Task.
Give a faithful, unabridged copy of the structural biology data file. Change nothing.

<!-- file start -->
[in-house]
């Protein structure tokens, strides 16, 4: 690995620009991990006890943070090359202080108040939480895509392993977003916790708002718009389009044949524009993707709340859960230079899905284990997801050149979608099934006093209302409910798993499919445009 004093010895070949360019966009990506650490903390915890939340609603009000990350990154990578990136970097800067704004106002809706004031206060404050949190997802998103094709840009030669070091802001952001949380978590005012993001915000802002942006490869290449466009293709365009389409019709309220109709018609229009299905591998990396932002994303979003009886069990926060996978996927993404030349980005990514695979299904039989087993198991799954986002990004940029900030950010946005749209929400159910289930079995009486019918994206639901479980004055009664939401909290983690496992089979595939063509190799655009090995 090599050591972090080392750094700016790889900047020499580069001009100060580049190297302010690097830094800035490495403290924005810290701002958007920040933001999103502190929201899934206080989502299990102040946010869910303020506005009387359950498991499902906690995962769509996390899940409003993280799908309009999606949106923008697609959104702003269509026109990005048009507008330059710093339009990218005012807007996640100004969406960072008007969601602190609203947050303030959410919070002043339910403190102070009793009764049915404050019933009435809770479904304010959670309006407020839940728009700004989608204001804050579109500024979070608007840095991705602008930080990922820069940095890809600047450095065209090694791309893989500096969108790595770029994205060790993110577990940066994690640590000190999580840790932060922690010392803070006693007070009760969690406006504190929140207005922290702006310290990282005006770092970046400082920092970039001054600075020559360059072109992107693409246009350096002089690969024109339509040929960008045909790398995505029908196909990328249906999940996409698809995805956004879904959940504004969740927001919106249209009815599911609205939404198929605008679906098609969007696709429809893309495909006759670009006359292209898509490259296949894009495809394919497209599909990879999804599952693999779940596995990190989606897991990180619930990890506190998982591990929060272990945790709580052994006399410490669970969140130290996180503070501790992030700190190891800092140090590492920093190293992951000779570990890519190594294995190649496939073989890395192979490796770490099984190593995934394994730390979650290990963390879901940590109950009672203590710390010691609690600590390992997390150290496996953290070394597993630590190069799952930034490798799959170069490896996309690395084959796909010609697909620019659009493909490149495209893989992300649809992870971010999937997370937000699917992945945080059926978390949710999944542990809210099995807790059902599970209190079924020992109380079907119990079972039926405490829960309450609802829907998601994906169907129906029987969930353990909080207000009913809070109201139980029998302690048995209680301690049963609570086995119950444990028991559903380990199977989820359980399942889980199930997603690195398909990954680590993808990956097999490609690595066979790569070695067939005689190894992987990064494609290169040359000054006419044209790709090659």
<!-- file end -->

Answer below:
[in-house]
């Protein structure tokens, strides 16, 4: 690995620009991990006890943070090359202080108040939480895509392993977003916790708002718009389009044949524009993707709340859960230079899905284990997801050149979608099934006093209302409910798993499919445009 004093010895070949360019966009990506650490903390915890939340609603009000990350990154990578990136970097800067704004106002809706004031206060404050949190997802998103094709840009030669070091802001952001949380978590005012993001915000802002942006490869290449466009293709365009389409019709309220109709018609229009299905591998990396932002994303979003009886069990926060996978996927993404030349980005990514695979299904039989087993198991799954986002990004940029900030950010946005749209929400159910289930079995009486019918994206639901479980004055009664939401909290983690496992089979595939063509190799655009090995 090599050591972090080392750094700016790889900047020499580069001009100060580049190297302010690097830094800035490495403290924005810290701002958007920040933001999103502190929201899934206080989502299990102040946010869910303020506005009387359950498991499902906690995962769509996390899940409003993280799908309009999606949106923008697609959104702003269509026109990005048009507008330059710093339009990218005012807007996640100004969406960072008007969601602190609203947050303030959410919070002043339910403190102070009793009764049915404050019933009435809770479904304010959670309006407020839940728009700004989608204001804050579109500024979070608007840095991705602008930080990922820069940095890809600047450095065209090694791309893989500096969108790595770029994205060790993110577990940066994690640590000190999580840790932060922690010392803070006693007070009760969690406006504190929140207005922290702006310290990282005006770092970046400082920092970039001054600075020559360059072109992107693409246009350096002089690969024109339509040929960008045909790398995505029908196909990328249906999940996409698809995805956004879904959940504004969740927001919106249209009815599911609205939404198929605008679906098609969007696709429809893309495909006759670009006359292209898509490259296949894009495809394919497209599909990879999804599952693999779940596995990190989606897991990180619930990890506190998982591990929060272990945790709580052994006399410490669970969140130290996180503070501790992030700190190891800092140090590492920093190293992951000779570990890519190594294995190649496939073989890395192979490796770490099984190593995934394994730390979650290990963390879901940590109950009672203590710390010691609690600590390992997390150290496996953290070394597993630590190069799952930034490798799959170069490896996309690395084959796909010609697909620019659009493909490149495209893989992300649809992870971010999937997370937000699917992945945080059926978390949710999944542990809210099995807790059902599970209190079924020992109380079907119990079972039926405490829960309450609802829907998601994906169907129906029987969930353990909080207000009913809070109201139980029998302690048995209680301690049963609570086995119950444990028991559903380990199977989820359980399942889980199930997603690195398909990954680590993808990956097999490609690595066979790569070695067939005689190894992987990064494609290169040359000054006419044209790709090659």